'Canes entrenched as NHL's worst team

RALEIGH - Matt Cullen greeted the all-too-familiar question with an uncomfortable chuckle clearly rooted in disappointment: How have things gone this wrong this quickly for the Carolina Hurricanes?

"I have no idea," the center said Monday. "I don't know. We've tried to figure that out a lot."

The season's just over two months old, and already it is looking like a lost year for the Hurricanes, a team that used a surprisingly deep playoff run late last spring to return to prominence and figured to stay there for a while.

Instead, they came up with another surprise, one nobody in their dressing room wanted: According to the standings and the stats, the Hurricanes are the worst team in the NHL - by far.

"It's extremely frustrating," forward Scott Walker said. "I don't think anybody in here would say that it isn't."

What makes it so unexpected is that the group that rallied to reach the Eastern Conference final mostly stayed together during the offseason with the hope of making another push toward the franchise's second Stanley Cup.

But ever since Walker's overtime goal in Game 7 beat Boston and sent the Hurricanes to the East final, it's been a calamitous drop downhill.

First, they were swept in that series by eventual Stanley Cup champion Pittsburgh. Now, this.

Carolina has an NHL-worst 20 points and entered Monday night's games in need of 10 - or, a long winning streak - just to escape the league's cellar. Only St. Louis (74) has fewer than the Hurricanes' 77 goals. At the other end of the ice, they've allowed an NHL-worst 117.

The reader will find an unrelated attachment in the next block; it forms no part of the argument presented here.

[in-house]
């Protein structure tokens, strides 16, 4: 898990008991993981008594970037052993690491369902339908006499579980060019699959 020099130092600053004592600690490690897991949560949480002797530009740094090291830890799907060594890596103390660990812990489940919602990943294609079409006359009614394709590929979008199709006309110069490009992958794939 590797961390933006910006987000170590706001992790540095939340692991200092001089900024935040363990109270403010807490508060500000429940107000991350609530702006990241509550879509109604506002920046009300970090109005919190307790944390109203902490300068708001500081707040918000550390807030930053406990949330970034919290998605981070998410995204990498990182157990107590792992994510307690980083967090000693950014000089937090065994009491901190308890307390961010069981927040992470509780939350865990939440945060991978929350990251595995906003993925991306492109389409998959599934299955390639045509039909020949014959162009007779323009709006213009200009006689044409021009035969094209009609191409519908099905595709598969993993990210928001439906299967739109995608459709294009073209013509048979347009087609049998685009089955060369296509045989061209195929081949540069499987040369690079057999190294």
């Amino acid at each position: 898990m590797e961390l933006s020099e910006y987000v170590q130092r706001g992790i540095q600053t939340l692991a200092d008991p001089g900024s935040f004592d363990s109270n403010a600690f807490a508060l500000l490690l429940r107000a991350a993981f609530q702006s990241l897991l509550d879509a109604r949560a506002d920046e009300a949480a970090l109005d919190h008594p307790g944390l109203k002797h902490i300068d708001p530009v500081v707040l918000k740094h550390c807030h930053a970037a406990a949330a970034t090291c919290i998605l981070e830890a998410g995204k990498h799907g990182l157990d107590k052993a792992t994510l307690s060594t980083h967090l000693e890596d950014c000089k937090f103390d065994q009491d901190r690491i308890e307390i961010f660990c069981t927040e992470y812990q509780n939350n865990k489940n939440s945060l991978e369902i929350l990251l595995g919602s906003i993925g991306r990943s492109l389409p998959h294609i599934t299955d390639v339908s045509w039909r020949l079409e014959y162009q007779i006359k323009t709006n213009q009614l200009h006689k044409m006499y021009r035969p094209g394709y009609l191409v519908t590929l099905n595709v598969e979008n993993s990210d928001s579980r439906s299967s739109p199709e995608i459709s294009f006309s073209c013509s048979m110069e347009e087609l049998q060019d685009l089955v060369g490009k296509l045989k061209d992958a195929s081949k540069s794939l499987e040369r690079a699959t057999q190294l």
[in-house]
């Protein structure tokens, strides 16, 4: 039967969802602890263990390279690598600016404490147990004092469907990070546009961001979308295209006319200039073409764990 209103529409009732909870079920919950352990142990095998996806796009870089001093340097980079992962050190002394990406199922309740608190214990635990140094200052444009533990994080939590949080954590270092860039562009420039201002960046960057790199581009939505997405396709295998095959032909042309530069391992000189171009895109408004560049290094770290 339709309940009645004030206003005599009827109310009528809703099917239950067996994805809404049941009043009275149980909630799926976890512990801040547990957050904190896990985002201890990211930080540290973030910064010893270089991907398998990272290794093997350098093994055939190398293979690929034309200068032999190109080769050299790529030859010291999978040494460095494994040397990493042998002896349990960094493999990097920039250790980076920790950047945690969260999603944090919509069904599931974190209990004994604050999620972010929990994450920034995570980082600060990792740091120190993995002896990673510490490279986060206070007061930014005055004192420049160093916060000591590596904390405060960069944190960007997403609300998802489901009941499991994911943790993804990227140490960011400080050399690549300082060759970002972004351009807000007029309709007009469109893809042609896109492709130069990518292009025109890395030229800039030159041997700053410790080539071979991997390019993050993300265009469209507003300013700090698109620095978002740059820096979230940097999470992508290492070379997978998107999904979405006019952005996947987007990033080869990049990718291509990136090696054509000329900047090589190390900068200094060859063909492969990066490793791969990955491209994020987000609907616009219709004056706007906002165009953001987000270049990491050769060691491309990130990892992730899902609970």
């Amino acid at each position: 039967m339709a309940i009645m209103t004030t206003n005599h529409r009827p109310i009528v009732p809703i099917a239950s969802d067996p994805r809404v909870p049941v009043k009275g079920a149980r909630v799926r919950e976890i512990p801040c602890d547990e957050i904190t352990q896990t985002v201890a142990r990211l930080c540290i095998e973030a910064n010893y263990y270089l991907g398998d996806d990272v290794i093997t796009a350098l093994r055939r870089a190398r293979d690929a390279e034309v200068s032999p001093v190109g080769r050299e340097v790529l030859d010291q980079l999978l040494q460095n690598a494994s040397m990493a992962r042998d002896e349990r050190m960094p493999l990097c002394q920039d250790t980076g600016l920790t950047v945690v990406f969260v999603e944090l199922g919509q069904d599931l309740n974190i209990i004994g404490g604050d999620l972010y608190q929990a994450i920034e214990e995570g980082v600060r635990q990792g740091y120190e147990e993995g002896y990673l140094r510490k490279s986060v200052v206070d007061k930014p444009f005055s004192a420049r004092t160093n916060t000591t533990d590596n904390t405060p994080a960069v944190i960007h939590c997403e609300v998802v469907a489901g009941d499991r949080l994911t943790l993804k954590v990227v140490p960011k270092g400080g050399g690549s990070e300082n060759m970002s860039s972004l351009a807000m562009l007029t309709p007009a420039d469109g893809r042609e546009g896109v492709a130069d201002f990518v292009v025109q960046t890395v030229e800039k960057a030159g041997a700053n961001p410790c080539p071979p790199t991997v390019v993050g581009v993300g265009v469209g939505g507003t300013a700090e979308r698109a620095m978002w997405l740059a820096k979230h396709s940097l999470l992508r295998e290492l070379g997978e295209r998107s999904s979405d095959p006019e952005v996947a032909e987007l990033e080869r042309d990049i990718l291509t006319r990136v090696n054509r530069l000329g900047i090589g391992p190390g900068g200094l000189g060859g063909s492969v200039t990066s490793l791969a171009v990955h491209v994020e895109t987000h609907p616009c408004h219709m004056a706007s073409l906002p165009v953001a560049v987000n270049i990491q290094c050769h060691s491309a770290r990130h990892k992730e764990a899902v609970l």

Their power-play unit converts 14.3 percent of its chances - 5 percentage points below the league average. They matched a club record last month with a winless streak that reached 14 games, and are 1-12-4 away from the RBC Cente. They finally won their first road game last week.

"Just because we're down right now, you can't be mentally down on the ice," Walker said. "You have to become a good team through all situations. ... We're trying to stay positive, trying to stay up as much as we can, because some guys, it does affect every second of your life, and you've got to try to get that out, or the next game, you'll be as bad or worse."

Part of the problem has been injuries, most notably to the two biggest names on the roster. All-Star center Eric Staal missed 10 games last month with an upper body injury, while former Conn Smythe Trophy-winning goalie Cam Ward was activated last week from the long-term injured list after missing 13 games with a sliced leg.

Not surprisingly, those struggles have led to personnel moves. Team officials said Carolina's top offseason acquisition, Aaron Ward, was placed on waivers Monday, and teams have 24 hours to claim the veteran defenseman who had been reacquired by the Hurricanes in a summertime trade with the Bruins.

So, what will it take to turn things around for the Hurricanes?

They need scoring punch. They need stronger defensive play. They need to stay healthy. They need to find a way to put the puck in the net when they have the man advantage.

And, most importantly, they need answers.

"For some reason, things kind of snowballed early in the year on us and put us in a tough spot, but I don't have an answer," Cullen said. "I don't think anybody in (the dressing room) has an answer."

The Hurricanes have had their moments, though they've been fleeting.

They rallied from three goals down last month to beat Toronto in a shootout, and last week they claimed their first win away from the RBC Center by beating Pittsburgh - the team that swept them from the East final - in a victory that prompted leading scorer Ray Whitney to say, "Certainly, we're not sipping champagne by any means, but it's a starting point."

And Carolina's morale got a boost last week by defenseman Tim Gleason's gutty effort at Washington. After taking a puck to the face, he had 30 stitches during the game, then returned to score the short-handed goal that tied the game and helped send it into overtime.